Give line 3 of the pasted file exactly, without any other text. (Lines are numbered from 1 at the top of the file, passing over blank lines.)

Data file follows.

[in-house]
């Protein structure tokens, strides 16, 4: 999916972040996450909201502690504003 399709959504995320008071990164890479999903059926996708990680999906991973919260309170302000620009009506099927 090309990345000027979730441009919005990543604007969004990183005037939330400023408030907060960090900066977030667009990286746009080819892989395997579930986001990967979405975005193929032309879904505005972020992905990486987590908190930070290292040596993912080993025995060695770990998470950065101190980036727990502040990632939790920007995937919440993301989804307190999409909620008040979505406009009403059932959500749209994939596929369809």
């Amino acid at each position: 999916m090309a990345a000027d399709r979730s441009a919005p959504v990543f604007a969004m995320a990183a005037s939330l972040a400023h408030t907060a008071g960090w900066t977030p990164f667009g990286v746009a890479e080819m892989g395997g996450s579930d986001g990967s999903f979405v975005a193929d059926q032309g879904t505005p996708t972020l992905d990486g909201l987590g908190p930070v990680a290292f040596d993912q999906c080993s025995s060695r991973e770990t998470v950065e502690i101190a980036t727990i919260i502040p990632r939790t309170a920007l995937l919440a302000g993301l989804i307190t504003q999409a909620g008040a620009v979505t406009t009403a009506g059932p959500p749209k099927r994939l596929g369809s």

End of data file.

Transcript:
């Amino acid at each position: 999916m090309a990345a000027d399709r979730s441009a919005p959504v990543f604007a969004m995320a990183a005037s939330l972040a400023h408030t907060a008071g960090w900066t977030p990164f667009g990286v746009a890479e080819m892989g395997g996450s579930d986001g990967s999903f979405v975005a193929d059926q032309g879904t505005p996708t972020l992905d990486g909201l987590g908190p930070v990680a290292f040596d993912q999906c080993s025995s060695r991973e770990t998470v950065e502690i101190a980036t727990i919260i502040p990632r939790t309170a920007l995937l919440a302000g993301l989804i307190t504003q999409a909620g008040a620009v979505t406009t009403a009506g059932p959500p749209k099927r994939l596929g369809s």